You see there is also “an alternative Mazatlan, an alternative Sinaloa” in the tourist areas, and at least at the moment that is good enough for me. It may not be good enough for you.

My view: Whether you are in Mazatlan or Washington, DC, stay where families and lots of other typical people are walking about.

In Mazatlan, remain where you notice all those elderly American and Canadian residents enjoying an evening without fear.

And of course with its position in Sinaloa, the Mazatlan security situation could change even more than it already has. In my opinion, Mazatlan seems significantly more vulnerable to a worsening of its crime situation due to cartel activity than resorts like Cancun and Puerto Vallarta. Nevertheless, the situation has remained stable for some time.

The cartels do not care about Mexicans whose livelihoods depend on tourism. However, at least they do not target foreigners who are not involved in their types of activities.

At this time, I would feel comfortable returning to Mazatlan, but you may not.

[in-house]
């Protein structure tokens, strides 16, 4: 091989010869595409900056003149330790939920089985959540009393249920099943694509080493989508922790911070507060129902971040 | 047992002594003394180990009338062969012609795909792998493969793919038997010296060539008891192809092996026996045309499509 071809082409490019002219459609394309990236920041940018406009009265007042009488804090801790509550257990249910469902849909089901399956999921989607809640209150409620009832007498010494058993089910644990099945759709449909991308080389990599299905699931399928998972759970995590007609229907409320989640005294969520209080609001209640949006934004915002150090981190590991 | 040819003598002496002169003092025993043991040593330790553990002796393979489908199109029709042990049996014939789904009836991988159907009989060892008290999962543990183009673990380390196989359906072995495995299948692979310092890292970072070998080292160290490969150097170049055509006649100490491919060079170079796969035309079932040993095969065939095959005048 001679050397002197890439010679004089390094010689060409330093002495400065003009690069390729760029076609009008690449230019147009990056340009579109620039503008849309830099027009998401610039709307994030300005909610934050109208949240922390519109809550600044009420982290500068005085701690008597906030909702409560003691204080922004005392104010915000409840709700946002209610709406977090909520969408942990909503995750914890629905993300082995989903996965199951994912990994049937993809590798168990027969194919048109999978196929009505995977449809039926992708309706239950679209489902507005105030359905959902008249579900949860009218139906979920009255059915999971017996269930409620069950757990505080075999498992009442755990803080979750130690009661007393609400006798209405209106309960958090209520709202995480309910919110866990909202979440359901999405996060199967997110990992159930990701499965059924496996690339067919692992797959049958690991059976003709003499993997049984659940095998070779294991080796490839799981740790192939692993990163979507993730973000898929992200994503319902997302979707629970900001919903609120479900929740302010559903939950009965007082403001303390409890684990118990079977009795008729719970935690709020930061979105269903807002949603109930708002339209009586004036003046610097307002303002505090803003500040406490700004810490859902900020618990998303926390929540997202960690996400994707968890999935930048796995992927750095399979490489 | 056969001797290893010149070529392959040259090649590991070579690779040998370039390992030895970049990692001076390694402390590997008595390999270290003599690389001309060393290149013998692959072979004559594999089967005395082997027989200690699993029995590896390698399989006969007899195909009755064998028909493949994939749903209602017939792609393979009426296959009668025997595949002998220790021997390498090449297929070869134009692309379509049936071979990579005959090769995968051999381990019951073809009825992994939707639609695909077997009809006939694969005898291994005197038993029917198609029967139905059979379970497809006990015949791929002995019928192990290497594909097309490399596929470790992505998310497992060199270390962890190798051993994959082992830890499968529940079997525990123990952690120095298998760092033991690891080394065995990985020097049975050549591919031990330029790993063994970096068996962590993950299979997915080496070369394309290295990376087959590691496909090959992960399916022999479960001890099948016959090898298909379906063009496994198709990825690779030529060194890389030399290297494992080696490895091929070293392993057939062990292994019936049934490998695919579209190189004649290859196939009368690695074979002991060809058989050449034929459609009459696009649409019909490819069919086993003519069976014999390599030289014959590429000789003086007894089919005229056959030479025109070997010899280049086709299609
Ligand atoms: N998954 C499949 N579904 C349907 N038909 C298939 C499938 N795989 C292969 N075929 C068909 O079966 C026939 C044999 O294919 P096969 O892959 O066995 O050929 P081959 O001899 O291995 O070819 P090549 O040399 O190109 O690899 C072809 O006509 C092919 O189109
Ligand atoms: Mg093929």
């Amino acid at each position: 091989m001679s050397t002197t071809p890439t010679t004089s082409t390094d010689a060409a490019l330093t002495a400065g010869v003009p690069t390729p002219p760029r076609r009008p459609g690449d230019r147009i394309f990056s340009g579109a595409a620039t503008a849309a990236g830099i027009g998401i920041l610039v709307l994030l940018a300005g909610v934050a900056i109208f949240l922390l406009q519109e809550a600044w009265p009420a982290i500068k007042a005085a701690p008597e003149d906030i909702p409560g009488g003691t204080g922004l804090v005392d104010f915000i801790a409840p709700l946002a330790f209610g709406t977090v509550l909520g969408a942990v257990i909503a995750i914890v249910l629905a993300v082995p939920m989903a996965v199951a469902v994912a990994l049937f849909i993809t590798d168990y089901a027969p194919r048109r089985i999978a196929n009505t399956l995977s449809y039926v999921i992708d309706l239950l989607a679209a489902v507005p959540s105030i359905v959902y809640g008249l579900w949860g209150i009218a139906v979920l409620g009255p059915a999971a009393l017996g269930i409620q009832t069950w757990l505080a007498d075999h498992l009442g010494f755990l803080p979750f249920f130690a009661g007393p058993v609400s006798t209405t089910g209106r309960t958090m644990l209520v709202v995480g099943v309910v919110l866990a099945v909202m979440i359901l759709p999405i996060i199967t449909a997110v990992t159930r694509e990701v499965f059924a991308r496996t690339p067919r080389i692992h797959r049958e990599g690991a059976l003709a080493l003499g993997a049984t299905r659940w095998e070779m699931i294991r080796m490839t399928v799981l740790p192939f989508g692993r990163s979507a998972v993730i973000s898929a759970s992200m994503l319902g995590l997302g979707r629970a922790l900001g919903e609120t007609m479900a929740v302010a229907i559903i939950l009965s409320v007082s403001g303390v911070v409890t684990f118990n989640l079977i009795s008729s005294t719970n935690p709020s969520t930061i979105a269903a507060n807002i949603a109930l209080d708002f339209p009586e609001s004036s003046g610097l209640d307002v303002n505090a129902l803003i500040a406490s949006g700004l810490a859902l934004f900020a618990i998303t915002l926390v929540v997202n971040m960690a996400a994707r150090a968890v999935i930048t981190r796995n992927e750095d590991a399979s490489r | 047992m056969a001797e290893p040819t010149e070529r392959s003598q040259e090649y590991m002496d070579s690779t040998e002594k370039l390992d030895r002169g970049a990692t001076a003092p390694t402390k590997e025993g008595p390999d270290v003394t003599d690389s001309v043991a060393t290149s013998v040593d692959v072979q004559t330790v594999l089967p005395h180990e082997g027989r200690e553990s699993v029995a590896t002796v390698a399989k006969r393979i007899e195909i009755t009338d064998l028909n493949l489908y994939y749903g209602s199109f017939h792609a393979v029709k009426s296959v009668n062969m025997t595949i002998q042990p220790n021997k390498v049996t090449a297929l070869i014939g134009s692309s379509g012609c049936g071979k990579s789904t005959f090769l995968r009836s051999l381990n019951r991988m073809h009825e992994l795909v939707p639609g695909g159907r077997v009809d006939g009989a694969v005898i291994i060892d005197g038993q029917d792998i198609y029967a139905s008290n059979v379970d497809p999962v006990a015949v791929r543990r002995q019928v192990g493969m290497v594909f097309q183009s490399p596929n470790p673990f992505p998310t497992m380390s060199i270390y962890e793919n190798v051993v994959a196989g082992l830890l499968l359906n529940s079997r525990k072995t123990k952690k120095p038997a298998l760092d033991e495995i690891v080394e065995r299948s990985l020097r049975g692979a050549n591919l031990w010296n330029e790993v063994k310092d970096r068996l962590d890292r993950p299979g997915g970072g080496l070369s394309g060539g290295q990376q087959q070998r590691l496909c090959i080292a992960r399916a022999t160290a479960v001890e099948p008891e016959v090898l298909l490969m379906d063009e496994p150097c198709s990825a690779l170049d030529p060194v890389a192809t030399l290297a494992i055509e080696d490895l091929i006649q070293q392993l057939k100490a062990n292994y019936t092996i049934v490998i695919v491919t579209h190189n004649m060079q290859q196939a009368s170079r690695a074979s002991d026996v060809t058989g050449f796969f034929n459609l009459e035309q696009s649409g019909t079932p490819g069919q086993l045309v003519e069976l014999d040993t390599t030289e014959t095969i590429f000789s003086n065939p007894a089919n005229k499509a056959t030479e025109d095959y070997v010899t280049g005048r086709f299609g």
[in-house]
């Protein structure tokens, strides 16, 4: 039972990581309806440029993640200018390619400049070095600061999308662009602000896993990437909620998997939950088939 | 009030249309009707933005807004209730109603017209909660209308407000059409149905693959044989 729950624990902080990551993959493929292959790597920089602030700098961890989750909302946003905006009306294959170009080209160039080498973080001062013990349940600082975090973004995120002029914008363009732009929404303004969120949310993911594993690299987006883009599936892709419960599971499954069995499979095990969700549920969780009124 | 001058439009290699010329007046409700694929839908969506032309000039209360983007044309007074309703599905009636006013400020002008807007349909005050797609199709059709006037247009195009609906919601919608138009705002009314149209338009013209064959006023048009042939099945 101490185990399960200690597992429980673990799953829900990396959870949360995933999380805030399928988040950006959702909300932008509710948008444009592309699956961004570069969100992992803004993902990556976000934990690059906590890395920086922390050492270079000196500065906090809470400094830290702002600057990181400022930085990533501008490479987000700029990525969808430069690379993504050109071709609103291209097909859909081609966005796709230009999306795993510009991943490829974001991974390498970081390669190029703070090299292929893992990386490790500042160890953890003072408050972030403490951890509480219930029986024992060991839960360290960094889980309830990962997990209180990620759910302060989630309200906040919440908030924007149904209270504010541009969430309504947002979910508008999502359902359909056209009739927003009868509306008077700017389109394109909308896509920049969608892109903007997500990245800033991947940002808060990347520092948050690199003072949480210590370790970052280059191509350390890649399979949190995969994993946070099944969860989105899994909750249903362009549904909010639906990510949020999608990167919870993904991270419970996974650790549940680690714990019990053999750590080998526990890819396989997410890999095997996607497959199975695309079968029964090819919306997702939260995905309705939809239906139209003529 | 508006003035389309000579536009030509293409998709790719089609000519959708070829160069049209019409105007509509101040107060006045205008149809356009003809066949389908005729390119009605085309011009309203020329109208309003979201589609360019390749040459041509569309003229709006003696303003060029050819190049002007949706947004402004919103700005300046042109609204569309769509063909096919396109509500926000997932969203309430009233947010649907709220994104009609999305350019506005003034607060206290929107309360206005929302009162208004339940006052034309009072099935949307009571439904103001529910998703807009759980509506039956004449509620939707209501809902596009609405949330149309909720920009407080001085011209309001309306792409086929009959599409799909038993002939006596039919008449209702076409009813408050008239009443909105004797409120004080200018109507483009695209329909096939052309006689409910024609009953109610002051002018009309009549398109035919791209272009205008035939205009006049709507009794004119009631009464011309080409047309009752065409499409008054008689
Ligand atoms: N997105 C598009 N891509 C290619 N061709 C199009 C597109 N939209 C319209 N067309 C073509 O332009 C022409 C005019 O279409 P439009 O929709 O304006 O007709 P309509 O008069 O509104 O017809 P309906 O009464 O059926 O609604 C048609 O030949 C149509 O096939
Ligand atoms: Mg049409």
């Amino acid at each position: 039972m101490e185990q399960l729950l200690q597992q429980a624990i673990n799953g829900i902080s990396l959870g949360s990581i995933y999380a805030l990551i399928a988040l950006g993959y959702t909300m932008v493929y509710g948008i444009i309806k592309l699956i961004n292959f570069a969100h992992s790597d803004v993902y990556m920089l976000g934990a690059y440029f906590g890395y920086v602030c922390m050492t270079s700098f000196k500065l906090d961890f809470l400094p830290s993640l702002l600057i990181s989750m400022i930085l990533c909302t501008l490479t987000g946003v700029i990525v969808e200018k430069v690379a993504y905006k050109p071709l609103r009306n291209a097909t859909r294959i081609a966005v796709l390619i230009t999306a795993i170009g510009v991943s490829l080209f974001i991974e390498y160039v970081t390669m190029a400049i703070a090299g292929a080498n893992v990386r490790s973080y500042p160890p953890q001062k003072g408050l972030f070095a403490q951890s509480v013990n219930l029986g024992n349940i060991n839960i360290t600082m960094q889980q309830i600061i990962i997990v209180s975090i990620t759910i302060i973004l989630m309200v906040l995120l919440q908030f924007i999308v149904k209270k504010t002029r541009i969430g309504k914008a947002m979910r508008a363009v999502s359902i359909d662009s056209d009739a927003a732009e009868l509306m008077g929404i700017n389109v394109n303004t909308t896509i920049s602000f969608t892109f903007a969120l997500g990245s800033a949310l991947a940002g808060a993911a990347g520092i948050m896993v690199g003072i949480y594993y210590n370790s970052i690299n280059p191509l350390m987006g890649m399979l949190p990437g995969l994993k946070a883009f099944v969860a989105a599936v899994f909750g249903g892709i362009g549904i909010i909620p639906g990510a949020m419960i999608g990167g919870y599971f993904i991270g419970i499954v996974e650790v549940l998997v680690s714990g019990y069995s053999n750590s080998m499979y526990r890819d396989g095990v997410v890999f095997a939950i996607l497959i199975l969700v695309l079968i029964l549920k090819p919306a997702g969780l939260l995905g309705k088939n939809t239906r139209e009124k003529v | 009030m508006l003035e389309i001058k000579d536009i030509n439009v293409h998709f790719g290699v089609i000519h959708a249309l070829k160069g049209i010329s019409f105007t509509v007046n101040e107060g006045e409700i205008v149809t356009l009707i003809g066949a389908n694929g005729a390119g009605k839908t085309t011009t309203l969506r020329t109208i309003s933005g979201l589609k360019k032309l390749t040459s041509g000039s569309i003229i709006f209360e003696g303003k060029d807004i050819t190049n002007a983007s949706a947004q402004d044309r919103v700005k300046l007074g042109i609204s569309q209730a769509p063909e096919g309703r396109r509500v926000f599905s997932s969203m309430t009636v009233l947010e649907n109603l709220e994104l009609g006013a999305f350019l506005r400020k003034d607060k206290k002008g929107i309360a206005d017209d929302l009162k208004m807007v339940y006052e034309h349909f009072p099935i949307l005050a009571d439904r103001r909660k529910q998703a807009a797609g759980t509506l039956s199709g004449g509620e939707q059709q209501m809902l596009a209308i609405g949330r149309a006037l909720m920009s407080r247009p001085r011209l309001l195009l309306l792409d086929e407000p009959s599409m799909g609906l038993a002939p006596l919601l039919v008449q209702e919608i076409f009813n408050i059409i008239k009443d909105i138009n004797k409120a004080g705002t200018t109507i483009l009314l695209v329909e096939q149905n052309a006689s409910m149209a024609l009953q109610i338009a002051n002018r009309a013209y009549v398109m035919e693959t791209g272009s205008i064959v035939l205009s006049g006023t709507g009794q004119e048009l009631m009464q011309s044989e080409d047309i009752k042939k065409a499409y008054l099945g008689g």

On my last visit, I roamed all over Mazatlan by walking and taking local buses. Next time, I will stick to the tourist hotel areas along the beaches in Mazatlan and to the Plaza Machado/downtown area, and that is probably the best advice for you too.

Neither will I travel on the sometimes lonely highway from Puerto Vallarta to Mazatlan, as I did last time.

With all these concerns, I know that some will say, "Why not just go to Hawaii?" Well, many of us love Mazatlan. We love Mexico. These days, we just have to be more prudent about it. 

Above: Celebrities have come to Mazatlan since the 1940′s.

Comments

TravelDesigned
September 21, 2011

Don,
Nice job covering both sides. It is fair and offers good advice.

.
Jorge Gomez
September 21, 2011

I like what you wrote, very professional and educational.

.
Don Nadeau
September 21, 2011

Thank you, Jorge. I very much appreciate your comment.

Thank you, Stephanie. I know that you have traveled to Mexico many times and that you know Mexico well. I am honored by your comment.

.
Andrew Paez, aka: @medebe
September 21, 2011

Don, I appreciate your post and believe it is on point.

I was most recently in Mazatlan in November-December 2009 for the annual Maraton Del Pacifico (one of the best marathon, half-marathon, 5 and 10k races in Mexico, IMO). I attend every year and, as an aside, I highly recommend it for those so inclined.